Daily Archives: March 8, 2011

DiMasi Co-Defendant Pleads Guilty

Published March 8, 2011

Joseph Lally Jr., the software salesman at the center of the corruption case involving former House Speaker Sal DiMasi, today pleaded guilty to eight charges leveled against him, including conspiracy, extortion and fraud.

Under the terms of the plea deal — outlined yesterday — Lally will testify for the government — providing “substantial assistance” — in return for a maximum prison sentence of three years. U.S. District Court Chief Judge Mark Wolf today accepted those plea deal terms.

Lally, the former salesman for the Burlington software firm Cognos, is admitting that he colluded to direct two multimillion-dollar state contracts to his firm. Prosecutors say DiMasi received more than $60,000 in payments for encouraging approval of the software deals. DiMasi, Lally and two other defendants — Joseph McDonough and Richard Vitale — were indicted in 2009.

“Joseph Lally is in the position now to do great damage to the defendants, and of course to the chief defendant, Sal DiMasi, because in fact it was Lally who allegedly arranged the payments,” said WBUR’s David Boeri from U.S. District Court in Boston.

Federal prosecutors are recommending a sentence of two to three years in prison for Lally, followed by two years of supervised release. He has pleaded guilty to charges that carry maximum prison sentences of 20 years.

Following the hearing, Lally walked straight to reporters outside the courthouse.

“Today I took responsibility for my actions,” Lally said. “I’m looking forward to moving forward and putting this matter behind me. I’ve been very fortunate to have a loving wife, family and friends. I will live up to my agreement that I have made with the prosecutors.”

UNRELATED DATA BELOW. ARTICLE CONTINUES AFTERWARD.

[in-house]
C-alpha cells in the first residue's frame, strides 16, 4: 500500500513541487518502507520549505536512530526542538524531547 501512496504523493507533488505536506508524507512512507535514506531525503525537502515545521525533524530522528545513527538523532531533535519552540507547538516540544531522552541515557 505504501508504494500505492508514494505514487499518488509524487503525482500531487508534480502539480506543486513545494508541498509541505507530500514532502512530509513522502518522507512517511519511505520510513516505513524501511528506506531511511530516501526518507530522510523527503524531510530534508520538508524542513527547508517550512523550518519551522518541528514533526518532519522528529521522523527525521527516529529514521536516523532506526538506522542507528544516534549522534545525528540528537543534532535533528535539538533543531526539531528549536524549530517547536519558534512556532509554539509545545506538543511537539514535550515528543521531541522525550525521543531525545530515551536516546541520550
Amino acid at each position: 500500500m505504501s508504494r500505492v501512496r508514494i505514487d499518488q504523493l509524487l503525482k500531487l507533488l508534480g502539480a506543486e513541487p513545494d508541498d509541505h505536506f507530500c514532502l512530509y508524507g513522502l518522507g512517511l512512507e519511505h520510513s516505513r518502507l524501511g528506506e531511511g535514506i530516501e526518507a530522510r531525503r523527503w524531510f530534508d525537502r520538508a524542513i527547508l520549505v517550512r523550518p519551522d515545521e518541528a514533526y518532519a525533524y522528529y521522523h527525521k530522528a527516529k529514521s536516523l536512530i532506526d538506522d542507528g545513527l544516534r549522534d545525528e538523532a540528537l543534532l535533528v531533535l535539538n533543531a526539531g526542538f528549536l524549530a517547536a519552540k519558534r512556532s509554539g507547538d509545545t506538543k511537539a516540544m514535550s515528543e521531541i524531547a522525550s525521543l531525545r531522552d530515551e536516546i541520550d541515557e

Judge Wolf set Lally’s sentencing for after the trial of the other three defendants. That trial is scheduled for April 27.

Mass. Pols Speak Up For Obama’s Visit

Published March 8, 2011

With President Obama Hub-bound today to talk education at TechBoston Academy, the thriving Dorchester pilot school, current and former Massachusetts politicians have taken the opportunity to speak their minds.

Here’s a brief roundup:

Sen. Scott Brown penned a letter to the president in today’s Globe, outlining what he called America’s “three great challenges: jobs, debt, and a deficit of trust.”

Massachusetts’ junior senator urged “pro-growth policies:”

Creating jobs, growing our economy, and cutting wasteful spending are too important to let partisan politics get in the way. There is a D next to your name and an R next to mine. And while we don’t always agree, I hope we can work together to support pro-growth policies that will put people back to work and make the hard choices necessary to lead our country toward a fiscally responsible path….

— Another Republican, former Gov. Mitt Romney, penned a more pugnacious op-ed in today’s Herald:
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Tuesday Morning: Boston Gets Presidential Treatment

Published March 8, 2011

President’s Day may have come and gone, but President Obama will be in town today to kickoff a series of events designed to highlight the country’s education system.

Obama and Secretary of Education Arne Duncan will tour TechBoston Academy in Dorchester and introduce a new federal agency designed to use technology to improve education. TechBoston Academy draws from a pool of students that the city has traditionally struggled to educate but, as the Globe reports, its “83 percent graduation rate is 20 percentage points higher than the citywide average.”

In other education news, WBUR’s Fred Thys reports on UMass Amherst’s efforts to distance itself from its party school “ZooMass” reputation. Some say the school has become too heavy-handed in disciplining its students. WBUR’s Monica Brady-Myerov reports on the Cambridge Schools Superintendent’s plan to buck current educational trends and create four middle schools for the city’s students.

On the first day of a five day trade mission that will take him from Israel to the UK, Gov. Deval Patrick met with Israeli officials and the CEO of El Al airlines in an effort to bring business to the state, the Globe reports. Across town, the Herald is focusing on a report that says Boston’s Inspectional Services Division Commissioner said that his department has allowed takeout restaurants across the city to evade paying many of the fees they owe.

What we’re watching: We’re following Obama’s visit, the latest developments in the corruption trial of former House Speaker Sal DiMasi and RadioBoston will dive into the controversy surrounding the payment of the leaders of nonprofits.